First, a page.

The workplace we want to see in this world is radically inclusive. In order to be this change, we must actively practice inclusion—from the moment someone hears of Asana, through their interviews, first day, and entire time on our team. We do this by maintaining a culture of openness and kindness: encouraging every employee to bring their full selves to work and recognizing the value that diversity brings to our team and work.
Inclusion isn’t just a feeling we strive towards; we set goals and build programs around it, too. Our head of Diversity and Inclusion leads these efforts, but every Asana contributes to them. Whether employees are attending CLG to learn how to be open and curious when their beliefs are challenged, or participating in one of our three employee resource groups, we recognize that inclusion is an active practice that contributes to Asana’s success.
Finally, we’re committed to measuring the impact of our inclusion practices, because without measuring it, we won’t know if we’re succeeding. We conduct annual employee surveys and maintain open channels for feedback so that we can make incremental improvements.
16 Open Positions
At Eaze, we recognize that major reform of the cannabis industry must come from diverse and inclusive internal teams. Making decisions that change the outward-facing image of cannabis in our web and mobile products, as well as in media, requires us to celebrate diverse perspectives, and model a future of a just and upstanding industry. To this end, we take noticeable measures to prioritize inclusion. We encourage flexible work schedules, diverse hiring discussions, and weekly team building activities celebrating our backgrounds. We discuss inclusion actively and are always amenable to new ideas!
Our cofounder is female. Our first engineering hire is female. Our only product manager is female. Inclusiveness to us means eliminating that hesitation for anyone to voice their opinion. As a small team, we want everyone to feel like they have a seat at the table when we discuss our OKRs or our next hire. We don’t center all of our social events around alcohol and we’ve found that conversations and discussions are richer when they include a diversity of opinions. We believe in creating a workplace that welcomes everyone, regardless of gender, age, technical background, or race.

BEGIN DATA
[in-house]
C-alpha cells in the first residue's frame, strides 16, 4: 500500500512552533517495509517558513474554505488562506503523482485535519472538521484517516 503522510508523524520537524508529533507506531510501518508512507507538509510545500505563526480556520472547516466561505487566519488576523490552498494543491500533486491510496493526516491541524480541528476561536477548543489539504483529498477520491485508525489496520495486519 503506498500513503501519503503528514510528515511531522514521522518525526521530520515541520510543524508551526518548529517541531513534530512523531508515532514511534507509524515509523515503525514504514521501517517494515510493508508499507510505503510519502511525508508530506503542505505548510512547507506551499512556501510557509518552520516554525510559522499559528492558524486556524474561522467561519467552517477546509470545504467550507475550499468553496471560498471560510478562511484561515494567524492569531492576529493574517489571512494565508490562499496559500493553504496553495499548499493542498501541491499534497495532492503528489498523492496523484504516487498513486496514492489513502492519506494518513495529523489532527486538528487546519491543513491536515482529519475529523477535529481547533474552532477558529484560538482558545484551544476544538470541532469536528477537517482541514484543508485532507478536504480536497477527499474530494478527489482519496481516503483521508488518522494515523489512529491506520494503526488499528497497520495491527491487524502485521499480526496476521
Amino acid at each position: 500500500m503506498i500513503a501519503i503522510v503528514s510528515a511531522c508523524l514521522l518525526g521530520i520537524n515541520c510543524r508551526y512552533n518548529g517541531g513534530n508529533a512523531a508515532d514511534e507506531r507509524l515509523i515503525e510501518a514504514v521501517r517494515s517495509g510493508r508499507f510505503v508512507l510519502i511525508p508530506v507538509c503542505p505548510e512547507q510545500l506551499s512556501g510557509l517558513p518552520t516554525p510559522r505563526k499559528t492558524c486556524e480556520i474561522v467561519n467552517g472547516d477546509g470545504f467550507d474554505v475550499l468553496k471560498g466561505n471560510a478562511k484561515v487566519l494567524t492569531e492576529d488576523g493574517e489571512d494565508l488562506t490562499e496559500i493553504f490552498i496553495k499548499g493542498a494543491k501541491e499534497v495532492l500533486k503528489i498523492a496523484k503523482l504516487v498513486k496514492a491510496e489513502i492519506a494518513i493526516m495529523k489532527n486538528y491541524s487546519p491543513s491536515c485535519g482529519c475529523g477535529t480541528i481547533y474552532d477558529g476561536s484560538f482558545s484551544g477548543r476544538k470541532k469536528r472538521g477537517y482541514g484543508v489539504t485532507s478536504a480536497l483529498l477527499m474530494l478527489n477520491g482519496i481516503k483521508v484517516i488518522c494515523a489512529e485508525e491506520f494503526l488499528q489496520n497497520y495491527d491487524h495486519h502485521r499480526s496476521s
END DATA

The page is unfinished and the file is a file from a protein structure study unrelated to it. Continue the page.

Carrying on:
Inclusion starts at the very first interaction: hiring. Our interview process is designed to mitigate bias. We explicitly do not screen for school, previous companies, or open source contributions. As a full-time employee at Medium, you’ll also find that meetings begin with a check-in round, where everyone has an opportunity to share where they are at and what they’re bringing to the meeting with them. Similarly, everyone has the opportunity to add items to the agenda, so that different personality types can contribute to the conversation. Finally, our team events and offsites rotate (previous ones have included a ropes course, pottery making, and trapeze), so that no one feels excluded. We know that not everyone wants to or enjoys drinking, which is why none of our event revolve around it. However, chocolate making, woodworking, and museum visits are in the rotation.